International visitor arrivals into the region grew by 6% year-on-year in June 2011
Preliminary results released by the Pacific Asia Travel Association (PATA) last week showed that international visitor arrivals into Asia/Pacific destinations grew by 6% year-on-year in June 2011.
The positive momentum of the previous months held strong for Southeast Asia, which led the region with 15.5% growth during the month of June. The rebound in arrivals to Thailand (+54%) positively impacted this overall result, strongly supported by the other reporting destinations in this sub-region all of which enjoyed double-digit growth.
This in turn was supported by strong travel demand within ASEAN and an increase in arrivals from China.
International arrivals growth to South Asia was a robust 12% in June, boosted by double-digit increases in inbound numbers to Nepal (+38%), the Maldives (+27%) and Sri Lanka (+20%). India maintained the same pace of growth seen in the previous month at 7%. European arrivals are amongst the main contributors to this growth.
Northeast Asia saw an improvement after posting slow growth of 0.6% in May, with a 3.7% increase in arrivals for June 2011. This growth, however, was very unevenly distributed among destinations in the sub-region. Tourism demand to Japan continued to recover, reducing losses in inbound arrivals from
-63% in April to -50% in May and -36% in June. Chinese Taipei (-2%) and China (+1%) registered weak results while Hong Kong SAR (+16%), Macau SAR (+15%) and Korea (ROK) (+11%) enjoyed buoyant growth for the month, supported by the key origin market of China.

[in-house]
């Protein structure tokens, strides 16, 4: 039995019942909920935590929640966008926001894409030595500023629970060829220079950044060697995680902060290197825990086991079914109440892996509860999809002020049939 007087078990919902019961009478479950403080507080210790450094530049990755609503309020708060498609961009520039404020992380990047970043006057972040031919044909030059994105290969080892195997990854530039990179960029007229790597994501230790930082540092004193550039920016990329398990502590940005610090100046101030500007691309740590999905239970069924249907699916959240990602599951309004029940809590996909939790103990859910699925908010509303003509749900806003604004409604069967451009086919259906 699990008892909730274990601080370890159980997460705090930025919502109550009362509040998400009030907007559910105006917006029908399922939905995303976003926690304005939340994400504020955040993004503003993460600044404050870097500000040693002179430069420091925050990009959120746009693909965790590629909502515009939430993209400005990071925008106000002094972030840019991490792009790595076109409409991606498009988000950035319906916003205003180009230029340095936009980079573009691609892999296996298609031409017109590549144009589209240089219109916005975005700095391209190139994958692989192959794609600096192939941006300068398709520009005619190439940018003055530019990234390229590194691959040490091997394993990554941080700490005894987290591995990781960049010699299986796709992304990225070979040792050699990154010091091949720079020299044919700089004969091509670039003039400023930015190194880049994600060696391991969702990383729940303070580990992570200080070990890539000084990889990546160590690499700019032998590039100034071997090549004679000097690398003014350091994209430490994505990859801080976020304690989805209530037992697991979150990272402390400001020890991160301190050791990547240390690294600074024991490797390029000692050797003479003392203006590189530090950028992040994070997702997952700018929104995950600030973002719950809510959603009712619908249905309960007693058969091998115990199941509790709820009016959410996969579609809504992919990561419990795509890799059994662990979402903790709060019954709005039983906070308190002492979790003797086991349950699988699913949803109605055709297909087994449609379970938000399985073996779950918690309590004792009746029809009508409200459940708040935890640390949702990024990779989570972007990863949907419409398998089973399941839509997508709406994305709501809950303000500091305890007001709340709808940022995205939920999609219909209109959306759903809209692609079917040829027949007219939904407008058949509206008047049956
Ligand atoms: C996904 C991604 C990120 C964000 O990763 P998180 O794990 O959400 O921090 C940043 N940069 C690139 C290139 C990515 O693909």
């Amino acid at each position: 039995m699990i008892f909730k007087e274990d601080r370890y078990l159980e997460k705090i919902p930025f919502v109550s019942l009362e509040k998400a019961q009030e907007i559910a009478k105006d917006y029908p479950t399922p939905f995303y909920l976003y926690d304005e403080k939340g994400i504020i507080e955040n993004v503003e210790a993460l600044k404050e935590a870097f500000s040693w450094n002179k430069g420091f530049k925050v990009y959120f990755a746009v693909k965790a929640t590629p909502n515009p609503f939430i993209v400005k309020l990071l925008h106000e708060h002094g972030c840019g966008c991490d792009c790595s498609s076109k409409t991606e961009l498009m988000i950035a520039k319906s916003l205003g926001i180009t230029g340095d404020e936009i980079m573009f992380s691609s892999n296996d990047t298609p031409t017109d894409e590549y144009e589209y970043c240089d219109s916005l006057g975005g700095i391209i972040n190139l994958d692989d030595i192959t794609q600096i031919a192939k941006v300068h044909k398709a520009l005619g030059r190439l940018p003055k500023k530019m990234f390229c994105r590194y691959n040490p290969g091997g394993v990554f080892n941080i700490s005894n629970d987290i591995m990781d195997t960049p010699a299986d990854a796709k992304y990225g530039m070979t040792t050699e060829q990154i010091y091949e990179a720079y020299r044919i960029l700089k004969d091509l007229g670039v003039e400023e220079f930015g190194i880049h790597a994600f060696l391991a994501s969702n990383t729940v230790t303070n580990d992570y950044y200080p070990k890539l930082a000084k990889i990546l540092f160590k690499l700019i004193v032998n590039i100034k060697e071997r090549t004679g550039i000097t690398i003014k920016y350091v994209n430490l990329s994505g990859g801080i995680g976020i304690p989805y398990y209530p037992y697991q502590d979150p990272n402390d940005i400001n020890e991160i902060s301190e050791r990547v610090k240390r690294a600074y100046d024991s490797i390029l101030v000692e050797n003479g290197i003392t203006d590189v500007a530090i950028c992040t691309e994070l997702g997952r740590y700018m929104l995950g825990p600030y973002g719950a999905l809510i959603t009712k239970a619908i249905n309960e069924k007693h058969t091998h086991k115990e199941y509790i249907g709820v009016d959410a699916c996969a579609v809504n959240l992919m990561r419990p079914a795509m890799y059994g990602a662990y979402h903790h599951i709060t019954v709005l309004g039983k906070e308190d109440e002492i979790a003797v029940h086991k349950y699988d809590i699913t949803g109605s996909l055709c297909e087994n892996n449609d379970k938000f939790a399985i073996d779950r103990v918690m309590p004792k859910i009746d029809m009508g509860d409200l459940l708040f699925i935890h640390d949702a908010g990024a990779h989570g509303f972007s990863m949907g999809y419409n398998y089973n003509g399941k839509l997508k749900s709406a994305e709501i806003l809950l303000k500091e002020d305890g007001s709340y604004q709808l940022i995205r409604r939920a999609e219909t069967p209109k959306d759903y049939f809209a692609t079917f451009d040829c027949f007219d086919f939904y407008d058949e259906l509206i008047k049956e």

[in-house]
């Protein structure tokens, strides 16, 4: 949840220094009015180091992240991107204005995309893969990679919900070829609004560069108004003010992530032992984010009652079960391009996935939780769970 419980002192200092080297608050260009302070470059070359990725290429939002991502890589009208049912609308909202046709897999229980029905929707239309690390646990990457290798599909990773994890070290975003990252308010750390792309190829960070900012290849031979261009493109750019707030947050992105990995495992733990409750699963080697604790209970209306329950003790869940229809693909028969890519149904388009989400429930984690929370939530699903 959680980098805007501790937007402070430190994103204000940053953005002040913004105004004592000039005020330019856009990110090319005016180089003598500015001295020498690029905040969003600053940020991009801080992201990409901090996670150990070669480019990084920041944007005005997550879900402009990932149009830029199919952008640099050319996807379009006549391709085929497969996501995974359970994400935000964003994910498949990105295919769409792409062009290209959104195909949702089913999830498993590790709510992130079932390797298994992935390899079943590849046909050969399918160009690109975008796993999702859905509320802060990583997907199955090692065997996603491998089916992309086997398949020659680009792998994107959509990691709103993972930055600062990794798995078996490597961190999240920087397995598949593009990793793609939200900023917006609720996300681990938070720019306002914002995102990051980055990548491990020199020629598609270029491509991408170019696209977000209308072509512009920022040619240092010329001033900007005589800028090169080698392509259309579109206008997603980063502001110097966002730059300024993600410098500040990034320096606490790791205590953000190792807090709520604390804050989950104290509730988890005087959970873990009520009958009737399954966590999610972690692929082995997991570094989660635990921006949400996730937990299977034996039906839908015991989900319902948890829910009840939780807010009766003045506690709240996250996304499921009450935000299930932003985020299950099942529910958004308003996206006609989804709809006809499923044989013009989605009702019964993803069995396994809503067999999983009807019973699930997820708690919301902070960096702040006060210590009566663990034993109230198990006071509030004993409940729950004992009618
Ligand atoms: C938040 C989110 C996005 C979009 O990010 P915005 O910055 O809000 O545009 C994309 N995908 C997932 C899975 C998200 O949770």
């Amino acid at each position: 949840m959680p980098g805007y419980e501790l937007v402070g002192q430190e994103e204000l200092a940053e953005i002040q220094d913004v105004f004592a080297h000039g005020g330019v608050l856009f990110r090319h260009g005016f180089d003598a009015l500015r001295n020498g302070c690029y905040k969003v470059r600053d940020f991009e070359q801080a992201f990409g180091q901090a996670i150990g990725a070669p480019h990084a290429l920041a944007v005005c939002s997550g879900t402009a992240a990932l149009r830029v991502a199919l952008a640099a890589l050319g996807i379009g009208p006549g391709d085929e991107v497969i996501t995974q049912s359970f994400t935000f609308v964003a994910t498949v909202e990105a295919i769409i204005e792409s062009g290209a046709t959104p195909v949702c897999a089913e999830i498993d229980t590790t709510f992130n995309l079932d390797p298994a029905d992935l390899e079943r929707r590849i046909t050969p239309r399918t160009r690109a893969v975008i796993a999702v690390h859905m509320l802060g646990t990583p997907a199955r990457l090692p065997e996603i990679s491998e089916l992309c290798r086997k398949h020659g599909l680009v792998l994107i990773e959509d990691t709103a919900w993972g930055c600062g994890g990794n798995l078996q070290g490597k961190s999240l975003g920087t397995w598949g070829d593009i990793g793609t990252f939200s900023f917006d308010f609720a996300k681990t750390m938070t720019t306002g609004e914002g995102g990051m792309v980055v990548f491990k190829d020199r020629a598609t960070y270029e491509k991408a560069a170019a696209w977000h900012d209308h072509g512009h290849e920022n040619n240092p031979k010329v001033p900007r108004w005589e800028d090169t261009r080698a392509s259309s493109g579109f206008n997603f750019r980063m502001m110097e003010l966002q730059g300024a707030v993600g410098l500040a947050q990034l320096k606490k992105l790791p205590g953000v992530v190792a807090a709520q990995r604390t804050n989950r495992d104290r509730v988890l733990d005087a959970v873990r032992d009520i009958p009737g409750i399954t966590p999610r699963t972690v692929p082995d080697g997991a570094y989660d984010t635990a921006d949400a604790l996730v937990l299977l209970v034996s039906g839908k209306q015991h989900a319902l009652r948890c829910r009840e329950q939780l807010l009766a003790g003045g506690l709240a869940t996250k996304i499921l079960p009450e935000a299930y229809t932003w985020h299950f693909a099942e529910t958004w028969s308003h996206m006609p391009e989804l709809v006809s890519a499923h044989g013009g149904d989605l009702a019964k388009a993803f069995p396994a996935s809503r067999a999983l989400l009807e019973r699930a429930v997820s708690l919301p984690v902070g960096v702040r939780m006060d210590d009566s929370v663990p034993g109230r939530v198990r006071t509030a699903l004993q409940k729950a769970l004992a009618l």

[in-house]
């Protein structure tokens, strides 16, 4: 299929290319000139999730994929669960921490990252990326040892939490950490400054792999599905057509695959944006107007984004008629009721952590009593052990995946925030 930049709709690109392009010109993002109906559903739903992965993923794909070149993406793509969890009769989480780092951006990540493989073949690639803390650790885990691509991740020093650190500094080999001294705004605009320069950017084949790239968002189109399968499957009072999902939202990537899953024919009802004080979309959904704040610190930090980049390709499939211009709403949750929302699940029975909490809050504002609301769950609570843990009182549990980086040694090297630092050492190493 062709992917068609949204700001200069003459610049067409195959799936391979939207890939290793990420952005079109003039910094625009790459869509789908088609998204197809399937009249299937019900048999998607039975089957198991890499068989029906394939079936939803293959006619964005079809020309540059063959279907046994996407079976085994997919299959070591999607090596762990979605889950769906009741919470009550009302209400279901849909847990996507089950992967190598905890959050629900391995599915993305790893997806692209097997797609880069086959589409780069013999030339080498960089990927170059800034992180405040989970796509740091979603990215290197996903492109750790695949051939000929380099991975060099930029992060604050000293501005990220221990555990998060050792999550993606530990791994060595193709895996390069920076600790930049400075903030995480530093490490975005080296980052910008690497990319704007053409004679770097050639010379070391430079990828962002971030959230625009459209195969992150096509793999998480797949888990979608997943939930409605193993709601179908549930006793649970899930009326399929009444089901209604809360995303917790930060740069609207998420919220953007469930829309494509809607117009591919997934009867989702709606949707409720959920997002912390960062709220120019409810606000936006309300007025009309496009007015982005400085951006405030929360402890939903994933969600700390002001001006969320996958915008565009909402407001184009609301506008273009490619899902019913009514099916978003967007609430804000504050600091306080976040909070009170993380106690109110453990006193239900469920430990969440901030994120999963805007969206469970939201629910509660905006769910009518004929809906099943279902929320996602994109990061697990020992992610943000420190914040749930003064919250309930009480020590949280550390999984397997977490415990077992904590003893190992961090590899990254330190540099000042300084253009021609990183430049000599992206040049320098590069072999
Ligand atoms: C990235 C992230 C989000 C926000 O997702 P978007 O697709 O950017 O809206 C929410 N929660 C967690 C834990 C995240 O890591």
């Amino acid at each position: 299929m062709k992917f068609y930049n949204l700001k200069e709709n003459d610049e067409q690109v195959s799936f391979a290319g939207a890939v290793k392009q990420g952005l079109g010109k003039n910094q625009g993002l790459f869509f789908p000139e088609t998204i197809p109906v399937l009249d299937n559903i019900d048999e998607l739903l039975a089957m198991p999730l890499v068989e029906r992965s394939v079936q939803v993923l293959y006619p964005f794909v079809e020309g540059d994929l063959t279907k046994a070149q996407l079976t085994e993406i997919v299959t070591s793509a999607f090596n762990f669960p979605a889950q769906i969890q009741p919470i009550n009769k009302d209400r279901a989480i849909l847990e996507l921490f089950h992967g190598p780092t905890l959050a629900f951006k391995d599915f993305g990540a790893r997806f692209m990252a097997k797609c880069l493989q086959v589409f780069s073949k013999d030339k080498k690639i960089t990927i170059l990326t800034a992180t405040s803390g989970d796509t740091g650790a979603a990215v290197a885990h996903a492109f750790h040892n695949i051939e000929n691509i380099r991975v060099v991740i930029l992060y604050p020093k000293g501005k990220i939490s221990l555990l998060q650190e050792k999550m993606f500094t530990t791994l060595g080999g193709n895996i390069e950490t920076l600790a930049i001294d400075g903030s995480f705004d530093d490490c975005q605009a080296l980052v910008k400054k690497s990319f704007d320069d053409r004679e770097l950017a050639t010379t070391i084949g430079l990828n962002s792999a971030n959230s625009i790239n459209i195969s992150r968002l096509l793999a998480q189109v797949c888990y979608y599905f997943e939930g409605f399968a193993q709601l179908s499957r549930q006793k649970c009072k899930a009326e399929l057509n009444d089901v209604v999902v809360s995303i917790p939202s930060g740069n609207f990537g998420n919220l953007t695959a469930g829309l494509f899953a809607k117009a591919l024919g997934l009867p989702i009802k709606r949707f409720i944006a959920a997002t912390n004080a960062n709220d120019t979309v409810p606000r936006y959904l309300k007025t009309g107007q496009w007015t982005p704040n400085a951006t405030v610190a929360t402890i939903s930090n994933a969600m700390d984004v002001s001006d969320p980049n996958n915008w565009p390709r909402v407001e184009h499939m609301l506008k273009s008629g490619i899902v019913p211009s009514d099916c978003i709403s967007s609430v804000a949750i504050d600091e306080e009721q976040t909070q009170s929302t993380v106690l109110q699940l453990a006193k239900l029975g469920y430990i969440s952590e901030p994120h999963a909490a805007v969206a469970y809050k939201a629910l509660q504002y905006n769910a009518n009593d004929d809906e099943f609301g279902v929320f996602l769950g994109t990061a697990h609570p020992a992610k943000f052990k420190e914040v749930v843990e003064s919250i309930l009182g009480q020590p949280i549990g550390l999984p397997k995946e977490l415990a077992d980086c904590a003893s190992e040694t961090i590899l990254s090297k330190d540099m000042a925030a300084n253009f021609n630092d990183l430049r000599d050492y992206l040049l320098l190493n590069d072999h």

Even though the percentage growth rate may be relatively weaker than for other sub-regions, the sheer volume of arrivals to Northeast Asia means that 3.7% growth directly translates into more than 600,000 additional arrivals for the month.
International arrivals to the Pacific recorded an aggregate decline of 4% in June. The main destinations of Australia (-4%) and New Zealand (-10%) showed significant decreases compared to the corresponding period last year.
This downturn was caused — in part at least — by the ash cloud disruption to air travel from the Chilean volcano together with the continued effects of the earthquake in Christchurch. Nevertheless, some Pacific Island nations still managed to show positive growth, especially Palau (+63%), Vanuatu (+27%), Tahiti (+19%), Papua New Guinea (+16%), New Caledonia (+11%) and Cook Island (+8%).
Of the 31 destinations reporting half-year arrivals (January to June 2011), 26 indicted positive growth, with 14 showing double-digit gains. Clear growth leaders over this period were Sri Lanka, Myanmar and Thailand with gains of 37%, 29% and 28% respectively (January to June, year-on-year).
Collectively, these 31 destinations generated growth of 5.3% for the Asia/Pacific region during the first half of 2011. Even with the loss of almost 1.4 million arrivals to Japan, this cluster of destinations collectively not only countered that contraction but managed to add enough additional arrivals to the collective count to post a year-on-year gain of more than eight million international arrivals.
Kris Lim, Director of PATA’s Strategic Intelligence Centre, said: “The first-half year growth of around 5%, given the challenges the industry has faced so far this year underlines the resilience of travel and tourism in the Asia/Pacific region.
The comparatively weaker economies of the USA and Europe mean that much of this growth has had to come from intra-regional travel and this in turn has only been possible because of the stronger regional economies and the continued expansion of airline seat capacity within the region.”Lim added that at the current rate of growth, overall arrivals to the region will push to the 433 million mark by the end of the year, up from 408 million last year.
The majority of the Asia/Pacific destinations will once again look at record numbers of arrivals, led by South Asia and Southeast Asia destinations in terms of percentage growth.
“While European arrivals remain key to South Asia’s growth, Southeast Asia will be driven by the rapidly growing China and India outbound markets while Northeast Asia is expected to see strong gains in arrivals from Southeast Asia driven by the steadily growing LCC network,” said Lim.